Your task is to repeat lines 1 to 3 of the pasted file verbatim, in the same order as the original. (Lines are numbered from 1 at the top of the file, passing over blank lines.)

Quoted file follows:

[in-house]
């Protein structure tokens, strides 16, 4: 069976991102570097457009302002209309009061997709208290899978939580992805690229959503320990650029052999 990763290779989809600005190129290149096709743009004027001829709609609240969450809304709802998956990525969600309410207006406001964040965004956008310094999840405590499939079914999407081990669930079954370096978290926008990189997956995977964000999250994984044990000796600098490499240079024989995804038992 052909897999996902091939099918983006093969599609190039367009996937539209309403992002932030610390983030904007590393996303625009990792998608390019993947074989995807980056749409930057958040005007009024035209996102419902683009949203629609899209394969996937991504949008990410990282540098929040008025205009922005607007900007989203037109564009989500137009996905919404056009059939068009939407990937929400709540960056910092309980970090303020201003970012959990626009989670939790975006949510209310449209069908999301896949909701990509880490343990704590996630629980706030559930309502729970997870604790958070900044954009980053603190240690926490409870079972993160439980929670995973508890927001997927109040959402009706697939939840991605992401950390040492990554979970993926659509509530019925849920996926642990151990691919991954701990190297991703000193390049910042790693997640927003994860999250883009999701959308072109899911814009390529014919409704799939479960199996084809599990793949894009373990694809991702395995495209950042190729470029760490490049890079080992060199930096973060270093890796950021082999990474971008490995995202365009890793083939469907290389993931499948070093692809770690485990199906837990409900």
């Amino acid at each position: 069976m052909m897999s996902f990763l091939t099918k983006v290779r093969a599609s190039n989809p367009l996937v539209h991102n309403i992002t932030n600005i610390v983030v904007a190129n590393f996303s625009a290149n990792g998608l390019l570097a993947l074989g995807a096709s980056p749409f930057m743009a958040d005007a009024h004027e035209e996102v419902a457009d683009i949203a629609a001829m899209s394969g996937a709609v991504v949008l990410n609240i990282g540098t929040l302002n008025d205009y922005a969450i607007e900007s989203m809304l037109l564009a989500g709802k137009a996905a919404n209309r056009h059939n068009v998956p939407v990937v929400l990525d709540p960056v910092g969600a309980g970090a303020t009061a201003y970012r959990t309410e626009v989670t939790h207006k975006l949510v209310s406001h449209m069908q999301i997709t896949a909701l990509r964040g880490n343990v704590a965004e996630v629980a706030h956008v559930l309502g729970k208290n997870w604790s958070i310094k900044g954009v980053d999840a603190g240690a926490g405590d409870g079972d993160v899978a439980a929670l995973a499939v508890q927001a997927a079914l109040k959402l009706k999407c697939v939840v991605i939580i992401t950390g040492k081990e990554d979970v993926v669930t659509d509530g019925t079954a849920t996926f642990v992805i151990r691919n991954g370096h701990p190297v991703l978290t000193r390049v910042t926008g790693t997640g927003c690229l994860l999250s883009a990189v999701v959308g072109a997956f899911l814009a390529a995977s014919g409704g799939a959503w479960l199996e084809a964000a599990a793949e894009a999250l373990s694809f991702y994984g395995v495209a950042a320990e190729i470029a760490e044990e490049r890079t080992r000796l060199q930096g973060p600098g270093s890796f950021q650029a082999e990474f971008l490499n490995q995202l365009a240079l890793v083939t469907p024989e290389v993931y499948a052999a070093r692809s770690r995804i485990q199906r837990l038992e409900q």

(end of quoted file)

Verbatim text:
[in-house]
């Protein structure tokens, strides 16, 4: 069976991102570097457009302002209309009061997709208290899978939580992805690229959503320990650029052999 990763290779989809600005190129290149096709743009004027001829709609609240969450809304709802998956990525969600309410207006406001964040965004956008310094999840405590499939079914999407081990669930079954370096978290926008990189997956995977964000999250994984044990000796600098490499240079024989995804038992 052909897999996902091939099918983006093969599609190039367009996937539209309403992002932030610390983030904007590393996303625009990792998608390019993947074989995807980056749409930057958040005007009024035209996102419902683009949203629609899209394969996937991504949008990410990282540098929040008025205009922005607007900007989203037109564009989500137009996905919404056009059939068009939407990937929400709540960056910092309980970090303020201003970012959990626009989670939790975006949510209310449209069908999301896949909701990509880490343990704590996630629980706030559930309502729970997870604790958070900044954009980053603190240690926490409870079972993160439980929670995973508890927001997927109040959402009706697939939840991605992401950390040492990554979970993926659509509530019925849920996926642990151990691919991954701990190297991703000193390049910042790693997640927003994860999250883009999701959308072109899911814009390529014919409704799939479960199996084809599990793949894009373990694809991702395995495209950042190729470029760490490049890079080992060199930096973060270093890796950021082999990474971008490995995202365009890793083939469907290389993931499948070093692809770690485990199906837990409900």
């Amino acid at each position: 069976m052909m897999s996902f990763l091939t099918k983006v290779r093969a599609s190039n989809p367009l996937v539209h991102n309403i992002t932030n600005i610390v983030v904007a190129n590393f996303s625009a290149n990792g998608l390019l570097a993947l074989g995807a096709s980056p749409f930057m743009a958040d005007a009024h004027e035209e996102v419902a457009d683009i949203a629609a001829m899209s394969g996937a709609v991504v949008l990410n609240i990282g540098t929040l302002n008025d205009y922005a969450i607007e900007s989203m809304l037109l564009a989500g709802k137009a996905a919404n209309r056009h059939n068009v998956p939407v990937v929400l990525d709540p960056v910092g969600a309980g970090a303020t009061a201003y970012r959990t309410e626009v989670t939790h207006k975006l949510v209310s406001h449209m069908q999301i997709t896949a909701l990509r964040g880490n343990v704590a965004e996630v629980a706030h956008v559930l309502g729970k208290n997870w604790s958070i310094k900044g954009v980053d999840a603190g240690a926490g405590d409870g079972d993160v899978a439980a929670l995973a499939v508890q927001a997927a079914l109040k959402l009706k999407c697939v939840v991605i939580i992401t950390g040492k081990e990554d979970v993926v669930t659509d509530g019925t079954a849920t996926f642990v992805i151990r691919n991954g370096h701990p190297v991703l978290t000193r390049v910042t926008g790693t997640g927003c690229l994860l999250s883009a990189v999701v959308g072109a997956f899911l814009a390529a995977s014919g409704g799939a959503w479960l199996e084809a964000a599990a793949e894009a999250l373990s694809f991702y994984g395995v495209a950042a320990e190729i470029a760490e044990e490049r890079t080992r000796l060199q930096g973060p600098g270093s890796f950021q650029a082999e990474f971008l490499n490995q995202l365009a240079l890793v083939t469907p024989e290389v993931y499948a052999a070093r692809s770690r995804i485990q199906r837990l038992e409900q």